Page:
Albany -- South Georgia cities and towns are preparing for the heavy rains and high winds that Hurricane Frances could bring our way.
A Dougherty County excavator dredges out the drainage canal at Tenth Avenue and Argonne Drive. They are cleaning up the canal, in case Frances dumps inches or even feet of rain water on Albany.
County Open Drainage Maintenance Supervisor David Minnick said "If you can't keep the water flowing, if it stands in one area, it accumulates and backs up, and that's when your problems start."
Dougherty County has nearly 30 miles of drainage canals, and the crews are making sure they are clean as possible. The city's master plan preparation for Hurricanes is underway.
72 hours before expected impact, the plan calls for Street sweepers to clean the roads. John Reid said "All the leaves and pine straw off the street, to keep it from stopping up the catch basins. If we don't do that, a lot of times that stuff will get down in the catch base and stop up and cause the street to flood out."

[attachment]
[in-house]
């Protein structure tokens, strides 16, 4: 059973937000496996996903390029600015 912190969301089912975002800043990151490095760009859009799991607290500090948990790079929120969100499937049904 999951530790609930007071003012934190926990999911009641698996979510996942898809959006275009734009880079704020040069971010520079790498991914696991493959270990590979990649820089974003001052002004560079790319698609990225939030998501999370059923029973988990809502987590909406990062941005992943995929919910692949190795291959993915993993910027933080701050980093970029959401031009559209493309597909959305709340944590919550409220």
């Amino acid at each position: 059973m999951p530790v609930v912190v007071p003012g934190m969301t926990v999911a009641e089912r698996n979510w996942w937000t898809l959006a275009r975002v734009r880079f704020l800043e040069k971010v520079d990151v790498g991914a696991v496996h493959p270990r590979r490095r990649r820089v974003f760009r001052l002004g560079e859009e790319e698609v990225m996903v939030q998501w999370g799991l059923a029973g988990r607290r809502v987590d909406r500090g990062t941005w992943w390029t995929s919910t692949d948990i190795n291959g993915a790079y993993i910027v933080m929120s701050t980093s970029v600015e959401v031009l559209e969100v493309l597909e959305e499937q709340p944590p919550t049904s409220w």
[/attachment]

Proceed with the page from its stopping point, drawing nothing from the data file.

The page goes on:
Albany's master plan was developed with hard lessons learned in the floods of 1994 and 1998. Albany Public Works Director Phil Roberson said "If we have upwards of ten, twelve, thirteen inches of rain, we are going to put in place everything we can to make sure we don't have some of the problems we had back in '94 and '98."
That experience and these peoples' work will hopefully make a difference-- when the effects of Hurricane Frances are felt in South Georgia.
Roberson says public works employees expect to stay busy around the clock until the danger of Hurricane Frances passes.